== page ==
Clonazepam Fails as Sleep Disorder Treatment

Pre- and post-treatment PSG data were available for 29 participants (74.4%). Dream-related score was found to be significantly associated with periodic limb movement index (PLMI) (R=0.44, P<0.01), while significant associations were observed between behavioral sub-score and total REM-related EMG activities (REMREEA) (R= 0.42, P<0.01) and tonic REMREEA (R= 0.39, P<0.05). Behavioral sub-score was also nearly correlated with age of RBD onset (R= –0.30, P=0.06) and phasic REMREEA (R= 0.32, P=0.05).

Participants scored significantly lower on RBDQ-3M overall scale (P<0.001), dream-related subscale (P<0.001), behavioral subscale (P<0.001), and ESS (P<0.05) after treatment. There was a significant increase in stage 2 sleep (Mean (SD): 65.2% (7.7) vs 69.0% (8.4), P<0.05, Cohen’s d = ––0.37), total REMREEA (Median (IQR): 21.0 (6.6-53.5) vs 32.3 (11.0-61.3), P=0.03, Cohen’s d = –0.38), and tonic REMREEA (Median (IQR): 9.0 (0.7-39.6) vs 20.6 (3.3-40.2), P=0.048, Cohen’s d = –0.33) observed as well. No significant change in daytime sleepiness was observed, and CPAP usage did not appear to affect ESS score.

A significant decrease in the frequency of nightmares and dreams with violent or frightening content was observed after treatment. There was also a reduction in shouting and yelling, limb movements, falling out of bed, potentially injurious behaviors to self and/or bed partner, and actual sleep-related injuries. Treatment response was reported in 66.7% of participants, with 33.3% still reporting SRI or potentially injurious behaviors of varying frequency.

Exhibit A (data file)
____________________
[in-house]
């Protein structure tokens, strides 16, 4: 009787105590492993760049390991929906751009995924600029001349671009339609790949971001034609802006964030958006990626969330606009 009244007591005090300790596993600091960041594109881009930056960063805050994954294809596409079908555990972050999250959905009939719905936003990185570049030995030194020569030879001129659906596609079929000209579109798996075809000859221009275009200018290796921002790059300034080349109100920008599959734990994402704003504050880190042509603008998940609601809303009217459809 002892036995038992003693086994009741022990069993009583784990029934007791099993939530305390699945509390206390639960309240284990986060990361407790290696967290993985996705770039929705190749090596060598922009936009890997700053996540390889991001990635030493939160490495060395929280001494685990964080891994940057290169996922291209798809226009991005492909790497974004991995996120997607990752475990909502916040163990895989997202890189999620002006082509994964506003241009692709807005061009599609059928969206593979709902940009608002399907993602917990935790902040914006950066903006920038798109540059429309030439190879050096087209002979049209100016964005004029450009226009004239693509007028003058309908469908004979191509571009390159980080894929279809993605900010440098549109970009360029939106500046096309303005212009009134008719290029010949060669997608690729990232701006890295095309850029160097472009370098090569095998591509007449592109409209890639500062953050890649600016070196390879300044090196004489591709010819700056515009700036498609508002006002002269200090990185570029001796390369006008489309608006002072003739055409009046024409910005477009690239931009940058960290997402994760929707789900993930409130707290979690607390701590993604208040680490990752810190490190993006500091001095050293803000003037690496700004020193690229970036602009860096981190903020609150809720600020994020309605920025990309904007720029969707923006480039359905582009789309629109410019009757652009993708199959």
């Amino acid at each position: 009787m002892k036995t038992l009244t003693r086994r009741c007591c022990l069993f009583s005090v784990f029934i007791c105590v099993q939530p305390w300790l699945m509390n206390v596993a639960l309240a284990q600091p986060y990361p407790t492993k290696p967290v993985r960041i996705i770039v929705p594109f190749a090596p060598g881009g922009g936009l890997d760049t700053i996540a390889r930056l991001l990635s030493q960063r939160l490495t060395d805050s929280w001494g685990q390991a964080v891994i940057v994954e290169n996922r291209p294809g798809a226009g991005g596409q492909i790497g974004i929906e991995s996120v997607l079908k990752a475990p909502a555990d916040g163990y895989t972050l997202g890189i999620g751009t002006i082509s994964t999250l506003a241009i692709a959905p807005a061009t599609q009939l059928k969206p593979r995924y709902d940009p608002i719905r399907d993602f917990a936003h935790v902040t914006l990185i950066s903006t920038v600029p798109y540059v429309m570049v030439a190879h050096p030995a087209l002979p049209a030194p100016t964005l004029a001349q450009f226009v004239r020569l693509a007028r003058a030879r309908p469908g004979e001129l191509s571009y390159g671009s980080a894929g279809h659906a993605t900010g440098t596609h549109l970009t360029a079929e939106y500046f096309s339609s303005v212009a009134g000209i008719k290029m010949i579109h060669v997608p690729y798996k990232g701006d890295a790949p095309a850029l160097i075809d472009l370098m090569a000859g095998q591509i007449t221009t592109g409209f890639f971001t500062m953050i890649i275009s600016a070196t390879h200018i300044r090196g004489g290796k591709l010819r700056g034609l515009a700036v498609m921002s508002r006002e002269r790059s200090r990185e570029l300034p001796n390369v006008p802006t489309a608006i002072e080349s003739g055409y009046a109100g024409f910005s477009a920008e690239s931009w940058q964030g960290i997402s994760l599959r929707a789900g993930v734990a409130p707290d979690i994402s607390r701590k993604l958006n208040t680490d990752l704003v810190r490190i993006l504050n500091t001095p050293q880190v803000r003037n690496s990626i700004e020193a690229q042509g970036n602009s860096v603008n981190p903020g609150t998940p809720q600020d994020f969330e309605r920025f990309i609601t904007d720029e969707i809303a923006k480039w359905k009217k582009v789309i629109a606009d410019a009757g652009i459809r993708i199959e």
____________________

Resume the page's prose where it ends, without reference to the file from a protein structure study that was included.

Participants with younger age of RBD onset and those with comorbid OSA were less likely to respond to treatment. No association between treatment response, severity of RBD symptoms, comorbid psychiatric disorders, or development of neurodegenerative disorders was observed.

Ultimately, clonazepam improved RBD, however residual symptoms were common. The authors suggest that more effective or adjunctive interventions may be available and need to be explored in order to reach better clinical management of RBD.


Li SX, Lam SP, Zhang J, et al. A prospective, naturalistic follow-up study of treatment outcomes with clonazepam in rapid eye movement sleep behavior disorder. Sleep Med. 2016; doi: 10.1016/j.sleep.2015.12.020.

This article originally appeared on Neurology Advisor